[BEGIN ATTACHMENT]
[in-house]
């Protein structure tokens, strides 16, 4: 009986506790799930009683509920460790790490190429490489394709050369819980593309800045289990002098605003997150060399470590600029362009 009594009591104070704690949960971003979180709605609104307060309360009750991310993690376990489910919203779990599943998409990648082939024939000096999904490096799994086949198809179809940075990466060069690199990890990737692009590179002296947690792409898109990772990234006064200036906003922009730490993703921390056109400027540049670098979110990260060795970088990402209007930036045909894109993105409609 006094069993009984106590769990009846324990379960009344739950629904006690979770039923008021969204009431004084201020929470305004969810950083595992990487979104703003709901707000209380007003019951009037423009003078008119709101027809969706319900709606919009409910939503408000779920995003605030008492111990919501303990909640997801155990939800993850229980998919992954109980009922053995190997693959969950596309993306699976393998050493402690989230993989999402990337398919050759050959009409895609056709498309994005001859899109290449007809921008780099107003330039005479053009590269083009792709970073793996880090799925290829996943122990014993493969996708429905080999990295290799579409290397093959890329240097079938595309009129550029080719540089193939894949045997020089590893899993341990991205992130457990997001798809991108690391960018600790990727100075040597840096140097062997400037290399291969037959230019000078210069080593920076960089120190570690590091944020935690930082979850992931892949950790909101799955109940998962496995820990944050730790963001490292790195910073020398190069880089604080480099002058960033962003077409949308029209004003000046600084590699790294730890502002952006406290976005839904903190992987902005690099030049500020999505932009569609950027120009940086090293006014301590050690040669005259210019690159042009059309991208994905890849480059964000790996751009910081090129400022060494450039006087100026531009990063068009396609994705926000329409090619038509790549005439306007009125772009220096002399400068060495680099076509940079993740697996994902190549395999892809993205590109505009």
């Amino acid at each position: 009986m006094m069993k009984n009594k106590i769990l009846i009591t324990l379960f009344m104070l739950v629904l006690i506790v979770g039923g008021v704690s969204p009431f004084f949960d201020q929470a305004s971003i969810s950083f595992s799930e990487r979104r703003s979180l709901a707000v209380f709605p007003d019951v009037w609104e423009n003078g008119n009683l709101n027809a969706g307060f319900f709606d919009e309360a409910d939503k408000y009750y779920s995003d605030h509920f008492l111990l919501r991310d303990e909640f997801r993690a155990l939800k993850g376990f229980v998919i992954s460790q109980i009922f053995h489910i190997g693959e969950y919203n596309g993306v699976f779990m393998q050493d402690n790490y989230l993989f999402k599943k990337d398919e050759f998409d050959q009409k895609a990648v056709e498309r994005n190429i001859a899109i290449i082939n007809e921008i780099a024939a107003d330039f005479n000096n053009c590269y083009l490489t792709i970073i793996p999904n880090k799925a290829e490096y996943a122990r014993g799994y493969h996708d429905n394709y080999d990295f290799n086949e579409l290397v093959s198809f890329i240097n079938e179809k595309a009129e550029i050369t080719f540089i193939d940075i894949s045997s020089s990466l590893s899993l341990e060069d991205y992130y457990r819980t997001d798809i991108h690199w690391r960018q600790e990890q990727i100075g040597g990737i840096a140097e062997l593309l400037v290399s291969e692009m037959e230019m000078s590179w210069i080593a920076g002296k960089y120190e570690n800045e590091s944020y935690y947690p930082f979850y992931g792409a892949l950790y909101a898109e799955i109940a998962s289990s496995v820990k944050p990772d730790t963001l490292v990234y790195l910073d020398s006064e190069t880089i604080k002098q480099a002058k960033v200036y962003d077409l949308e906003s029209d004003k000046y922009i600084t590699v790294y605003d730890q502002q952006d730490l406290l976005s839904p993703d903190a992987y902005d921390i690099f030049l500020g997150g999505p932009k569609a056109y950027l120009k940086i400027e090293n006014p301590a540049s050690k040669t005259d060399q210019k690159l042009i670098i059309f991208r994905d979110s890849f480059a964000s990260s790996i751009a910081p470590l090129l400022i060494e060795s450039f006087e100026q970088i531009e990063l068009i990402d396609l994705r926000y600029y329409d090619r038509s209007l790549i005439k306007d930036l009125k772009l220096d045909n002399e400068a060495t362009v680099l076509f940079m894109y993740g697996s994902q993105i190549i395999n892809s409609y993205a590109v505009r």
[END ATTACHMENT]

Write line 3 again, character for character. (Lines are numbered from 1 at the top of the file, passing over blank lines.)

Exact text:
């Amino acid at each position: 009986m006094m069993k009984n009594k106590i769990l009846i009591t324990l379960f009344m104070l739950v629904l006690i506790v979770g039923g008021v704690s969204p009431f004084f949960d201020q929470a305004s971003i969810s950083f595992s799930e990487r979104r703003s979180l709901a707000v209380f709605p007003d019951v009037w609104e423009n003078g008119n009683l709101n027809a969706g307060f319900f709606d919009e309360a409910d939503k408000y009750y779920s995003d605030h509920f008492l111990l919501r991310d303990e909640f997801r993690a155990l939800k993850g376990f229980v998919i992954s460790q109980i009922f053995h489910i190997g693959e969950y919203n596309g993306v699976f779990m393998q050493d402690n790490y989230l993989f999402k599943k990337d398919e050759f998409d050959q009409k895609a990648v056709e498309r994005n190429i001859a899109i290449i082939n007809e921008i780099a024939a107003d330039f005479n000096n053009c590269y083009l490489t792709i970073i793996p999904n880090k799925a290829e490096y996943a122990r014993g799994y493969h996708d429905n394709y080999d990295f290799n086949e579409l290397v093959s198809f890329i240097n079938e179809k595309a009129e550029i050369t080719f540089i193939d940075i894949s045997s020089s990466l590893s899993l341990e060069d991205y992130y457990r819980t997001d798809i991108h690199w690391r960018q600790e990890q990727i100075g040597g990737i840096a140097e062997l593309l400037v290399s291969e692009m037959e230019m000078s590179w210069i080593a920076g002296k960089y120190e570690n800045e590091s944020y935690y947690p930082f979850y992931g792409a892949l950790y909101a898109e799955i109940a998962s289990s496995v820990k944050p990772d730790t963001l490292v990234y790195l910073d020398s006064e190069t880089i604080k002098q480099a002058k960033v200036y962003d077409l949308e906003s029209d004003k000046y922009i600084t590699v790294y605003d730890q502002q952006d730490l406290l976005s839904p993703d903190a992987y902005d921390i690099f030049l500020g997150g999505p932009k569609a056109y950027l120009k940086i400027e090293n006014p301590a540049s050690k040669t005259d060399q210019k690159l042009i670098i059309f991208r994905d979110s890849f480059a964000s990260s790996i751009a910081p470590l090129l400022i060494e060795s450039f006087e100026q970088i531009e990063l068009i990402d396609l994705r926000y600029y329409d090619r038509s209007l790549i005439k306007d930036l009125k772009l220096d045909n002399e400068a060495t362009v680099l076509f940079m894109y993740g697996s994902q993105i190549i395999n892809s409609y993205a590109v505009r």